Seriously Still The Law in America?
SERIOUSLY STILL THE LAW IN AMERICA?
Once upon a time in America, there was a quirky television show called That’s Incredible. The show examined some of the more bizarre elements of American culture. The show should have delved into the oddest laws still on the books in the United States. Here, we explore the question: Are these seriously still the law???
Cyberspace abounds with lists that describe the strangest laws in America. Are the laws real or just a funny joke played by a hip online prankster? The answer is somewhere in between. Although there is not a law in Maryland that forbids you from taking a lion to the movies, there is a law in Texas that you are prohibited from selling one or both of your eyes.
Who doesn’t want to take a nice warm fluffy lion to the movies or sell an eye if times get tough? According to our crack research at Tryk Law, PC in Fresno, the following is an odd list of laws still on books.
Every state has numerous laws on the books that are considered strange. Why the laws still exist is a matter of intense conjecture. Perhaps the statutes have become lost on dusty bookshelves found in antiquated state capital storerooms or maybe there are a few historians around that enjoy funny jokes told at the expense of the oddest laws still on the books in America.
Let’s look at a few of these strange laws that if you are found breaking, you may have the book thrown at you!
Impersonating a Member of the Clergy (Roll Tide)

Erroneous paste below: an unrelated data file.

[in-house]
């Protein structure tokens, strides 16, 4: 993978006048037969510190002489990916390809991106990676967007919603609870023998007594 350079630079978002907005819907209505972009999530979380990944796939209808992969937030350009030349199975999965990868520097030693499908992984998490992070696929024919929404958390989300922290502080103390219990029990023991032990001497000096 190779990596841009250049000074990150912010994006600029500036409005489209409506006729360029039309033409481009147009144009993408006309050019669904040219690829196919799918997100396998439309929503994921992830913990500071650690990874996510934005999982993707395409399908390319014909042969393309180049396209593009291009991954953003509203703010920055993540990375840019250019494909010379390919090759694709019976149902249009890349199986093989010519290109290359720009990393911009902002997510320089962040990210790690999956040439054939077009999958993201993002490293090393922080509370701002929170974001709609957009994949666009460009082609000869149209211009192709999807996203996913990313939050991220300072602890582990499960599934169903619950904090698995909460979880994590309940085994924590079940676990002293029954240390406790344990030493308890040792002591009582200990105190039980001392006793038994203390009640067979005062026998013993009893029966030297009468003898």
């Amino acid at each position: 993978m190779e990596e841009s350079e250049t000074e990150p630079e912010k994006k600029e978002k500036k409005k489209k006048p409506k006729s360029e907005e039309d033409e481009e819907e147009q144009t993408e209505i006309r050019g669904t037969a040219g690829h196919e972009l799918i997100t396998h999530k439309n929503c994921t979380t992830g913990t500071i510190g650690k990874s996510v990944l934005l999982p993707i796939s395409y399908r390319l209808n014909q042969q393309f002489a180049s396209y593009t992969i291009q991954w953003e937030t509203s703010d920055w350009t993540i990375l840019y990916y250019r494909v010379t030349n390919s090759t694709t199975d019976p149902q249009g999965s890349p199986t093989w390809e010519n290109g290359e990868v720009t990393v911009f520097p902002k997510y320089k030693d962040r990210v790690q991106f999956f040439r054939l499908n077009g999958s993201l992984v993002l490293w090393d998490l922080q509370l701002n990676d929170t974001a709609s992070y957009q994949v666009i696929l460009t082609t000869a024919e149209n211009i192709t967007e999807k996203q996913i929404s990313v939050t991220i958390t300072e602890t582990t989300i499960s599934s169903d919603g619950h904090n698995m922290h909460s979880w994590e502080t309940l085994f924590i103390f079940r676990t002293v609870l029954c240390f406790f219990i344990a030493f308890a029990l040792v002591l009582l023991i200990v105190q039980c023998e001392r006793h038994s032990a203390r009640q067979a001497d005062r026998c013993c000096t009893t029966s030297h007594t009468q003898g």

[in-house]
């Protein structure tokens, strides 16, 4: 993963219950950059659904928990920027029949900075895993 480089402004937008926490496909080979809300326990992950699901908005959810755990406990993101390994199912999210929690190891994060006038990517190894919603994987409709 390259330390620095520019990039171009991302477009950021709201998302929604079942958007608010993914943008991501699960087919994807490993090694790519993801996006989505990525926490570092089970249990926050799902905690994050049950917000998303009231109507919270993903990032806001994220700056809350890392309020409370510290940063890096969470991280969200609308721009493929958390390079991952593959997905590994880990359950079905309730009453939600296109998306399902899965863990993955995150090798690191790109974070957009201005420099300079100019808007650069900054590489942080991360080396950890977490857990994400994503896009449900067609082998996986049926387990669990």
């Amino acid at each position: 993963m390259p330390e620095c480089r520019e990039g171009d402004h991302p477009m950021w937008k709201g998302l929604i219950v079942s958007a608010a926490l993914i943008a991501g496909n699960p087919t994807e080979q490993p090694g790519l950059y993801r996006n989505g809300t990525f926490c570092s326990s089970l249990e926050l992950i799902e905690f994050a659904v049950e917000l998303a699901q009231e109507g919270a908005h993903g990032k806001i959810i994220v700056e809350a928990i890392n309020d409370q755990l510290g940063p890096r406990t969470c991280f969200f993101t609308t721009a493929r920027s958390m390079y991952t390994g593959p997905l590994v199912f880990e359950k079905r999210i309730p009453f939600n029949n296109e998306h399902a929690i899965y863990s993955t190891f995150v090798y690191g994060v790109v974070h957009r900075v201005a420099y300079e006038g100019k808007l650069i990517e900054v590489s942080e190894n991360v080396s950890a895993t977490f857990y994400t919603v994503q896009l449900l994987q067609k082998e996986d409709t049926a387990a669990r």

Once a year, the State of Alabama splits down the middle in favor of either the Auburn Tigers or Alabama Crimsons Tide. The annual Iron Bowl stokes the flames of school pride, but students and alumni from both schools agree on one thing: The law that prohibits the impersonation of a member of the clergy is downright absurd. If you are caught dressed like the Pope, you face a fine up to $500, as well as one less idea of what to dress like for Halloween. Wait, not even for Halloween???
Your Food Will Be Ready When We Say it’s Ready (No Honking)
Section 18-55 of the Little Rock, Arkansas Code of Ordinances states “No person shall sound the horn on a vehicle at any place where cold drinks or sandwiches are served after 9pm.” Customers of pizza parlors and convenience stores rejoice.
Regulating Frog Jumping Contests (Makes Sense)
In California, you can hold as many frog lumping contests as you want, in any town where there are enough crazy people to make it worth your while. However, after the contest is over, you are not allowed to eat any of the participants. If you want to devour a plate of frog’s legs after a frog jumping contest, you have to move to Alaska and deal with that state’s long list of zany laws.